Special Day for Special People returns after COVID hiatus with food and fun
Published 9:00 am Saturday, October 8, 2022
By: Charlotte Reames
The U.S. Army Corps of Engineers celebrated its 43rd annual Special Day for Special People event Thursday at the Rocky Point Recreation area in Troup County. Crowds gathered at the recreational park for a day of fun with music, food, boat rides and a petting zoo.
“It gets people outdoors,” said Supervisory Park Ranger David Barr. “And it’s a free event for them, and it’s a lot of fun, where they can get out and just be themselves.”
The goal of the event is to provide a fun, safe environment for individuals with disabilities and older adults. Every year, the park rangers send invitations to local schools like Troup County and Lanett City schools as well as adult day dare, assisted living and senior living facilities.
Barr hopes the event builds awareness for the park grounds and the local communities of individuals with disabilities and seniors.
“This event is very safe,” Barr said. “It’s very secure. A lot of these adult day care facilities don’t go to any event but this one, because they know it’s so well organized.”
The Special Day for Special People began in 1978 when the Corps of Engineers rangers decided to organize a day of fun for individuals with disabilities. What began as a small event has grown year after year until it reached a sprawling 800 to 1000 participants.
According to Barr, Thursday’s event hosted around 500 guests. However, due to the threat of COVID-19, many senior living homes did not attend this year.
This year LaGrange Publix was the corporate sponsor for the event. Coca-Cola also volunteers its resources to the rangers every year. The two companies provide the food and beverages.
The Special Day event featured a petting zoo facilitated by the Wild Animal Safari in Pine Mountain, Georgia. This year Highland Pines also donated four pontoon boats for the day for boat rides.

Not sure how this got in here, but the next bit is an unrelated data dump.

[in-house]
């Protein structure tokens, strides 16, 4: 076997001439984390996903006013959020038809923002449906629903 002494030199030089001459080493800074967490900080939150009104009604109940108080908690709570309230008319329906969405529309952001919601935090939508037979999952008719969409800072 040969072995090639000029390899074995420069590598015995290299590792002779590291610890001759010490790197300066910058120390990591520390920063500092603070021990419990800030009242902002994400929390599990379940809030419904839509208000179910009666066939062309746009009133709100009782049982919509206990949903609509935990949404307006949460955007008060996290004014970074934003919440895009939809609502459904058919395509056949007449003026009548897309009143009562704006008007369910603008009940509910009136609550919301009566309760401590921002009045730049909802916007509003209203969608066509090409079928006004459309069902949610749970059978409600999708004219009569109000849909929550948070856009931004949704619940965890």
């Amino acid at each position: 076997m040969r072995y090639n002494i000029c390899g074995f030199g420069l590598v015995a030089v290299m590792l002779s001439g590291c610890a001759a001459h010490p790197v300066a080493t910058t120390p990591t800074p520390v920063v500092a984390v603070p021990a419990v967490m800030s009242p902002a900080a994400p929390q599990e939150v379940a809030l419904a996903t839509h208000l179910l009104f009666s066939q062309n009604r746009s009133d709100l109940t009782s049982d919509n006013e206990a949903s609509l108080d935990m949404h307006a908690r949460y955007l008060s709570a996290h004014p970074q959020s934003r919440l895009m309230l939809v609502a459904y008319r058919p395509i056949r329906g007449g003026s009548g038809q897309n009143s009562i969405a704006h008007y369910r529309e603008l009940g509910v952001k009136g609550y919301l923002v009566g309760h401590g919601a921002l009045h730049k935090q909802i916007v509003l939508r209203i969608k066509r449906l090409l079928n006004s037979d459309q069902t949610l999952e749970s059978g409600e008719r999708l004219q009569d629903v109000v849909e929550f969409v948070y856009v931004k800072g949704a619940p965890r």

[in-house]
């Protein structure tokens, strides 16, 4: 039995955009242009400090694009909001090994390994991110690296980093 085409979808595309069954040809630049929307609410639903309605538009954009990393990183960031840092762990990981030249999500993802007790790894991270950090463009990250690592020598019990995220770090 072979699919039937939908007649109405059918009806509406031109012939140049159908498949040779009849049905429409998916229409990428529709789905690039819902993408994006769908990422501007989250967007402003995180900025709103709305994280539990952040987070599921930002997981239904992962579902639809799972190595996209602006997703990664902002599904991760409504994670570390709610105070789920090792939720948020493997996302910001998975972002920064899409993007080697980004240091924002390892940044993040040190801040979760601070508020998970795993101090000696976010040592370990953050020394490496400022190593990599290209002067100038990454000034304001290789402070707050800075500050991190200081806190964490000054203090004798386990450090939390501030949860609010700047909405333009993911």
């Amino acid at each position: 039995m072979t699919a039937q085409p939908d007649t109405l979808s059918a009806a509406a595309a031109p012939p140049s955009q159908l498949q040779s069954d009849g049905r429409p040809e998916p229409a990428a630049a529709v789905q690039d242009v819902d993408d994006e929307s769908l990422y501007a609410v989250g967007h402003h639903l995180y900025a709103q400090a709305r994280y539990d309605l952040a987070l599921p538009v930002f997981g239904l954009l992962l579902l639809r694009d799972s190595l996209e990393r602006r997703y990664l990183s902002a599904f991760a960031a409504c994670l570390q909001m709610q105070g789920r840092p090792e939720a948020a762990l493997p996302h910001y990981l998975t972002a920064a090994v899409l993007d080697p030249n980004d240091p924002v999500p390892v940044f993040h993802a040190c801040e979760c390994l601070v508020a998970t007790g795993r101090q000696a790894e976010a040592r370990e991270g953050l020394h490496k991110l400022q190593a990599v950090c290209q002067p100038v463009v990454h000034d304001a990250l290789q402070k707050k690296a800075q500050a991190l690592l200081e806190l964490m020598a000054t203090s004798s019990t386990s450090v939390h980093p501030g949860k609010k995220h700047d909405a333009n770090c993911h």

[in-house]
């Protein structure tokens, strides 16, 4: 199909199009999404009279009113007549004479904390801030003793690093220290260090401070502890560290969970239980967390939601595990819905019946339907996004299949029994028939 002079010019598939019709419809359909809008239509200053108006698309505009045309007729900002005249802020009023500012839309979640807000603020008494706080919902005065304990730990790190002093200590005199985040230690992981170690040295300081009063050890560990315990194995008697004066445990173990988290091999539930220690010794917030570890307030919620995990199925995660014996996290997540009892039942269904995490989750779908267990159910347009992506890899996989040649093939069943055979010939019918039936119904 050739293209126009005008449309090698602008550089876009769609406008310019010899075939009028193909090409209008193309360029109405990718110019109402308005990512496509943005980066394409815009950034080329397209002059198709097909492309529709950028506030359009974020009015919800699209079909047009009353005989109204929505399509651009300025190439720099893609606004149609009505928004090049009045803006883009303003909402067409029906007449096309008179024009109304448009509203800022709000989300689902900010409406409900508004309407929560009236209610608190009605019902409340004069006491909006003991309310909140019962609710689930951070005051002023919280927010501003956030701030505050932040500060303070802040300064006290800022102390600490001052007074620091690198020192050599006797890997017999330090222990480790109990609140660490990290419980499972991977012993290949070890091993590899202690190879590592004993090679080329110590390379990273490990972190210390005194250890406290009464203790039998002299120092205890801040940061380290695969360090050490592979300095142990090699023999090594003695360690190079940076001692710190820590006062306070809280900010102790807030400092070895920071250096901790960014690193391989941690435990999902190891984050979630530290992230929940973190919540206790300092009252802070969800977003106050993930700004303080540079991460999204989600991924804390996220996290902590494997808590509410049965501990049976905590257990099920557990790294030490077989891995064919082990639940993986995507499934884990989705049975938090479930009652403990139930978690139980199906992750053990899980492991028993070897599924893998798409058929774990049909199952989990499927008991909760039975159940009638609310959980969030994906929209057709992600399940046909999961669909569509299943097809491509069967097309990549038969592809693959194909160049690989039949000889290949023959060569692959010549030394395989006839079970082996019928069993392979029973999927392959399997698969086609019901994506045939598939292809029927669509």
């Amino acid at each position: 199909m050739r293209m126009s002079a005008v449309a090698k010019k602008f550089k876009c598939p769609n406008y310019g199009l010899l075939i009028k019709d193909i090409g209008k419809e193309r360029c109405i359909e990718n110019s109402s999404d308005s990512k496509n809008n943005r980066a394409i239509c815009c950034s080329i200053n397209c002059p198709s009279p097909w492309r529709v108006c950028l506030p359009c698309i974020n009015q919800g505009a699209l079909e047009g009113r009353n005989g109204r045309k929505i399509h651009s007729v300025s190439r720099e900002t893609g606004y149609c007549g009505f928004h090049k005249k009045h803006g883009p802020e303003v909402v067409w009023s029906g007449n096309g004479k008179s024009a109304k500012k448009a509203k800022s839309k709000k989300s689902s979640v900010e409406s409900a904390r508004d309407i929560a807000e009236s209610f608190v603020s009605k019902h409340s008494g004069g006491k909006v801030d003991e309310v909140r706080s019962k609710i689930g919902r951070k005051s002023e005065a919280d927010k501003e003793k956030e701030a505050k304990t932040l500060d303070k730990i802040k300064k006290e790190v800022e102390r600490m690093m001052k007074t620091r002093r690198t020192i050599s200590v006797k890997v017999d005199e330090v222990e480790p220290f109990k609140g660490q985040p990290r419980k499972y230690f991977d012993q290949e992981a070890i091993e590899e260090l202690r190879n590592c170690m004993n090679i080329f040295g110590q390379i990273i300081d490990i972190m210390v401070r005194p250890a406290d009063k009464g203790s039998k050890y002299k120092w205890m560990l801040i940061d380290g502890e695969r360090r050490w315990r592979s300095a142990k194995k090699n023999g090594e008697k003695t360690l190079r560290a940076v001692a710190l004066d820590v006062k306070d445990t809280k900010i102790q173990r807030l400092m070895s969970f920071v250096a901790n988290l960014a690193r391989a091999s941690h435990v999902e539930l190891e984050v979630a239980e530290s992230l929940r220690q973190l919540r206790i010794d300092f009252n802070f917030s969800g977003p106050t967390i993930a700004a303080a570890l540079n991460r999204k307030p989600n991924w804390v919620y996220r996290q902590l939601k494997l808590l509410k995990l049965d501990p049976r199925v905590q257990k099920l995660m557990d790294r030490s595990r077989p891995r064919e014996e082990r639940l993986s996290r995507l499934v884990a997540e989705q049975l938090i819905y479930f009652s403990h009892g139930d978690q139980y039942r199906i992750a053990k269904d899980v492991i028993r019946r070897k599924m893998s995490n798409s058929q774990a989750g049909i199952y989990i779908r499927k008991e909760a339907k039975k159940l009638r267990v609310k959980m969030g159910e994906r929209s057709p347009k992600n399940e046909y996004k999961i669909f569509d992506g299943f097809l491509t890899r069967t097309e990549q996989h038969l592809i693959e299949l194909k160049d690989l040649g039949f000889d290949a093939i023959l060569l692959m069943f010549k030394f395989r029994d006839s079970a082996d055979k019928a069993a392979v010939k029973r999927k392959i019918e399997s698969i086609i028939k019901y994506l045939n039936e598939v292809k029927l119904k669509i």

“They may never get a chance to ride on a boat,” Barr said. “It’s a lot of ‘firsts’ for a lot of people.”
One group that waited in line for the trolley to the dock was the Exceptional Way, a day program in Troup County that promotes “social and relationship development” and community engagement for individuals with disabilities, according to their website.
“We’ve been looking forward to this for weeks,” said Mary Beth Pelt, program facilitator for the Exceptional Way. “Each month we try to go on at least one outing like this.”
Though this is the first year the program has participated, Pelt has been involved with the Special Day event for years.
“I love coming here and having fun,” said Mackenzie Williams, a member of the Exceptional Way.
True to her outgoing personality, Williams and her friends enjoyed dancing to the music, visiting the photo booth and riding the trolley.
Barr has been organizing the event every year since 1992.
This year he hosted it for the last time before retiring this December. However, the ranger will likely still be lending a hand to his successor, Ranger Mike Linville, next year.
“It’s something I look forward to every year,” Barr said. “It’s a pretty moving event.”